Oh, look, Iran is building a 2/3 scale papier mâché version of a Nimitz-class aircraft carrier, perhaps to go with their unconvincing scale model stealth F-313.

  2. lalmon says:

    I just cooked the test patty and it’s scrumptious — my double recipe seasoning memory seems to be good. No salt or pepper adjustment was needed.

    I like the ease of handling and forming the chilled mix, so I will be waiting a few hours as it firms up in the fridge and there will be good insinuation of flavours in that time.

    The Parmigiano-Reggiano is $12.99 a pound at Market Basket; my wedge weighed in at $12.18 and was the single most expensive item in that haul, of course. It wasn’t on sale, that’s its regular price at MB. I found the same brand on a few web sites and everybody else seems to price it at $19.99 a pound.

  3. parislights says:

    Gosh ! Wow ! Most parmiggianos go from 24 to 29. 99 in New York City …Murray’s Cheese which has the best stuff has those prices. It is a good 1 1/2 years old and you can even eat it just off the block with a piece of fruit . An expensive dessert I grant you, but very satisfying !

    For grating, I use Grana Padano which is its brother. That goes for 19.99 a pound. Grana Padano is made in exactly the same way as Parmiggiano Reggiano but just outside the physical boundary of where you can legally call your cheese Parmigiano. And for grating, good enough for me !

    In France we are sold Parmigiano Regianno that is three years old and so ONLY good for grating not for eating right off the chunk. In fact we can’t get anything any younger. Italy saves it all for local consumption.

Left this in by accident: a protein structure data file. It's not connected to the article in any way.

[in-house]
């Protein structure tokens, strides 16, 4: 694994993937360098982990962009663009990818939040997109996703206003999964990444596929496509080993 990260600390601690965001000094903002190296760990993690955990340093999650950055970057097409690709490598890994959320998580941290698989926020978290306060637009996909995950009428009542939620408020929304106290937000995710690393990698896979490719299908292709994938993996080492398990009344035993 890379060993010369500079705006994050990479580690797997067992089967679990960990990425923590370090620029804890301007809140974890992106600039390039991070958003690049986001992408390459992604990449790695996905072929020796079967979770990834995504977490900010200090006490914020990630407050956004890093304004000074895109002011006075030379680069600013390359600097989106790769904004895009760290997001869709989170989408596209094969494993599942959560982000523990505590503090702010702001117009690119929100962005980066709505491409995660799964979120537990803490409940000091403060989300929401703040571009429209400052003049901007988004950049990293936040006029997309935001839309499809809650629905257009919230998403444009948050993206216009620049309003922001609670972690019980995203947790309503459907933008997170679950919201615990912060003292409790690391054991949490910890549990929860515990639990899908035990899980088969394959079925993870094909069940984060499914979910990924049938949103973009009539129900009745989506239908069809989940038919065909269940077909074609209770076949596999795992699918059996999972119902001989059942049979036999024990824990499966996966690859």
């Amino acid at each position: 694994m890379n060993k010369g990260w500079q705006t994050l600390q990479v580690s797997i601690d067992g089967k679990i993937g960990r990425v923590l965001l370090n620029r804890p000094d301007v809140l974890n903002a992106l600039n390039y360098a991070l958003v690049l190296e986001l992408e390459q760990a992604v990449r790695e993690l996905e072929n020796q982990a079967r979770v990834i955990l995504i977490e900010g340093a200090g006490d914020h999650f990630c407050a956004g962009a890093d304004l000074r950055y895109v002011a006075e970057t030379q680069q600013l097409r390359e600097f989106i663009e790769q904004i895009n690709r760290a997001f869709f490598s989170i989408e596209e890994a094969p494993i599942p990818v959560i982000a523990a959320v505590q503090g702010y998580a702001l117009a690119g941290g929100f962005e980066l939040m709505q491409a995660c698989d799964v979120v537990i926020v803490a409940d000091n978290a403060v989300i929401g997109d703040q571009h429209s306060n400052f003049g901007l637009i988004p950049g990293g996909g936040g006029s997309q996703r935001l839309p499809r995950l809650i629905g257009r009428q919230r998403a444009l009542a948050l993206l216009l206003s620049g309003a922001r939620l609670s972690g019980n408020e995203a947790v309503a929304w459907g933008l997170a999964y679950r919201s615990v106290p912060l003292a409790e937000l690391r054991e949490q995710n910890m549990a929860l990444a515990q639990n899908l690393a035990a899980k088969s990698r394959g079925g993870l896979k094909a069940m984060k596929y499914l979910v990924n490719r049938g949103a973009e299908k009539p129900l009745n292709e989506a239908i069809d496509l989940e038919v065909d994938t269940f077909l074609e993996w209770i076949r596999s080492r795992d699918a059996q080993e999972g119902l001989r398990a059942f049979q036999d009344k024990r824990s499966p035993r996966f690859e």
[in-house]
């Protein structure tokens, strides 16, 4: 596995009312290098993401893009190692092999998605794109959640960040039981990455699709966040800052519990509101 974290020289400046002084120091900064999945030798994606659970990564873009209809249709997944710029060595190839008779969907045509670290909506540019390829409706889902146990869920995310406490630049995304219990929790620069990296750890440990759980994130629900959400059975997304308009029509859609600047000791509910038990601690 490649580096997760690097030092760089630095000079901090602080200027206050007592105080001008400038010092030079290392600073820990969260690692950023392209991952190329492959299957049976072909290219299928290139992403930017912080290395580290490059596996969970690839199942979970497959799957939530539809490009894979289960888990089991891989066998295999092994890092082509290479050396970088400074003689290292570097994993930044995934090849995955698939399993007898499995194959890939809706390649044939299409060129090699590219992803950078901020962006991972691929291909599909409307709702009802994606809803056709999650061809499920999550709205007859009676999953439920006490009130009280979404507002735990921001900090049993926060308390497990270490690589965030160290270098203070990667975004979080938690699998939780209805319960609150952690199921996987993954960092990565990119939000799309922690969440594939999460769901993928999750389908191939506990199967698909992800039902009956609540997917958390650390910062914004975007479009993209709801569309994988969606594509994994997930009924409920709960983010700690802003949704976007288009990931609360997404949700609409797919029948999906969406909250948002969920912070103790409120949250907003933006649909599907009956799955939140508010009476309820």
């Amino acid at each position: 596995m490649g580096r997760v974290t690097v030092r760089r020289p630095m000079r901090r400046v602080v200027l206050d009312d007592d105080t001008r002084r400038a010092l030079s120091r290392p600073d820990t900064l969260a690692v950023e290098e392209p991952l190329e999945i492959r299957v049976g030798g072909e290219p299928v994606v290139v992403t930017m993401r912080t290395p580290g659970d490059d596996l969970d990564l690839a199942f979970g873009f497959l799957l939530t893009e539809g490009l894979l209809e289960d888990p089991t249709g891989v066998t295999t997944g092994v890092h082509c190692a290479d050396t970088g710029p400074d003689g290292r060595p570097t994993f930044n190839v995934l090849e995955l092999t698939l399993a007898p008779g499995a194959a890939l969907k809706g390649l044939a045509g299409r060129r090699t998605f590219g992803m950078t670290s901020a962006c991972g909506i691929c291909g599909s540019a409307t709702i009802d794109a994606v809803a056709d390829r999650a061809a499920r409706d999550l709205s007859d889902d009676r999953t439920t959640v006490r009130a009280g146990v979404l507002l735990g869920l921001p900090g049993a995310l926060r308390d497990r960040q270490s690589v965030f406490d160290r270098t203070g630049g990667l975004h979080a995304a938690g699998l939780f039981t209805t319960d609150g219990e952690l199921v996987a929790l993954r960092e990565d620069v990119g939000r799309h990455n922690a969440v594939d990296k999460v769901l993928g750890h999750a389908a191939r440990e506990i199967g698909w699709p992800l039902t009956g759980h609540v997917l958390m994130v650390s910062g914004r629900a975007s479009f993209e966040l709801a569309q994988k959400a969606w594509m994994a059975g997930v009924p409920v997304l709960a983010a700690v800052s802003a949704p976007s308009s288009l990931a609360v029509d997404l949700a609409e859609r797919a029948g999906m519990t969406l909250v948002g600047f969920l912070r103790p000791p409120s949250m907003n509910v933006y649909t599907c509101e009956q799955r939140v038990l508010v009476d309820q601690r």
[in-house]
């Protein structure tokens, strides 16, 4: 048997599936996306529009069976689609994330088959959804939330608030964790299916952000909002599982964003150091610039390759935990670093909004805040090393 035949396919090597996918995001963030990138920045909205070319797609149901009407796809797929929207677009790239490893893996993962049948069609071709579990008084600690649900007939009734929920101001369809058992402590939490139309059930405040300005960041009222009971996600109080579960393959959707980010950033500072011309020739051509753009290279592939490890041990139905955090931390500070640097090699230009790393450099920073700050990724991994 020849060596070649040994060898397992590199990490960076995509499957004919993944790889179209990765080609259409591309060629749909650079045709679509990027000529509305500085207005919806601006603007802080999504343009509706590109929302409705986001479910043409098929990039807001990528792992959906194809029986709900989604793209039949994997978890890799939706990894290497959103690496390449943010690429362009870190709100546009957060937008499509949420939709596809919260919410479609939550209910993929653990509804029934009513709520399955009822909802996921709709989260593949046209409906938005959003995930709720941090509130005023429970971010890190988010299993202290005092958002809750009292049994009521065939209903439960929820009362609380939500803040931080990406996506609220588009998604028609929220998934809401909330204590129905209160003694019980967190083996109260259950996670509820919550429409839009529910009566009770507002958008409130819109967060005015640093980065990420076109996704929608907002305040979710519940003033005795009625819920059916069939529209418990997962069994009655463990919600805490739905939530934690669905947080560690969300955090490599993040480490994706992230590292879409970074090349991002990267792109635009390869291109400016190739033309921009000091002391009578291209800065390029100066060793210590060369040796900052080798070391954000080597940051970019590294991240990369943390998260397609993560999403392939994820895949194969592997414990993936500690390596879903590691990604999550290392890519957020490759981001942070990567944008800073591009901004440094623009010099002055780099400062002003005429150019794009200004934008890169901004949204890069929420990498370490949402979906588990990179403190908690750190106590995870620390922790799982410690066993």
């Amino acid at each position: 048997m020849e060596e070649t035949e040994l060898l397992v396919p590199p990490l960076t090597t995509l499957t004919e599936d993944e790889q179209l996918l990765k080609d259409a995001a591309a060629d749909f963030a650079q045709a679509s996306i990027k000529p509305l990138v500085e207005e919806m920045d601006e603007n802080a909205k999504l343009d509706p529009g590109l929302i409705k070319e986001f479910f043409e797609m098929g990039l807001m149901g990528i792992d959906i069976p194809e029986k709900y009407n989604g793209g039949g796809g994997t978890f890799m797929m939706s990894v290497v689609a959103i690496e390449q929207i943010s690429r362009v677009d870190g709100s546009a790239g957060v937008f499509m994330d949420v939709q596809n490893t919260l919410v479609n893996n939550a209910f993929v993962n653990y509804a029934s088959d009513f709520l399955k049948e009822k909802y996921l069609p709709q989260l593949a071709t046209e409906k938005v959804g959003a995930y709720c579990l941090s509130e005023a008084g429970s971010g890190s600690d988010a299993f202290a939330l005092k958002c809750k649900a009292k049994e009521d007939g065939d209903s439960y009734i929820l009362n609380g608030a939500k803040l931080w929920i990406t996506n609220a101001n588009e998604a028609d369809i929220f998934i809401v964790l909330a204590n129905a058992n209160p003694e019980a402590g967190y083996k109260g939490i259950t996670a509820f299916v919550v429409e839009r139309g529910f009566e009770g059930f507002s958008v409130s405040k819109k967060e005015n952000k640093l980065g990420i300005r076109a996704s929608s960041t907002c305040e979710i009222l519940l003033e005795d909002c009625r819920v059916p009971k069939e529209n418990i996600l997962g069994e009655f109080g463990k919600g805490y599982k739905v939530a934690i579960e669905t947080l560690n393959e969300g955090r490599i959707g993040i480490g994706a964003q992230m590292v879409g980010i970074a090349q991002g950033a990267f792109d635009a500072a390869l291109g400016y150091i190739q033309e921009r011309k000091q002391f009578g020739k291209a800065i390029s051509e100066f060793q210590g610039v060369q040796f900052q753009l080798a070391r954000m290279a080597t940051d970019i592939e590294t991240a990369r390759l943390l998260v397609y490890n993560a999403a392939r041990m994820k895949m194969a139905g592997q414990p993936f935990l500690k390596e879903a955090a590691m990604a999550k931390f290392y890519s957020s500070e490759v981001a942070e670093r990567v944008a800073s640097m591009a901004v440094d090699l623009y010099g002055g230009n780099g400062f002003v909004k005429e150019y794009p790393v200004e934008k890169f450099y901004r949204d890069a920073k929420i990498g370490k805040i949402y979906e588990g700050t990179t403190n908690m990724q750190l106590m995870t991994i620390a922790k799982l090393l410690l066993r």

If you haven’t tried a young Parmigiano, put it in your list of things to try. It’s like a candy that you will never tire of. It’s sweet and full of umami, so watch out ! You can blow your taste buds out pretty easily and it takes quite a long period to remake your “palate”.

    Indeed these 2year + cheeses: gruyere, emmenthal, aged mimolette, are popular the world over and full of umami ! Like ketchup and tomato paste, umami is the main reason for their popularity.

    • lalmon says:

      The Ambriola that Market Basket sells is 24 months old and is made inside the Denominazione di Origine Protetta. It’s definitely edible on its own and so a good happy medium age, I think. The one MB used to sell, Il Villagio, was also 24 months and DOP, but I think this one tastes a bit nicer at the same price.

      I conked out early last night and never baked the meatloaf, so I have that occasional advantage of a forthcoming elaborate dinner with practically no work on the day. All I need to do is pop those loaves in the oven, strip the corn (and juices, of course) for Better Than Granny’s Creamed Corn, and peel carrots and potatoes.

  4. Coolcreek says:

    So glad there was a happy ending to the Market Basket story—i was following it each day. Funny how we get attached to our local stores, even the chains. My local chain (multi state) was bought up by Royal Ahold, who thought they could treat it like your Stop & Shop….and it’s been a mess. 25, 30, 40 year employees are gone, in-store bakeries –gone, in store butchers–gone, familiar labels–gone, customer service, gone. Haven’t stepped foot in there in 2 years, except the day I needed a bottle of water NOW.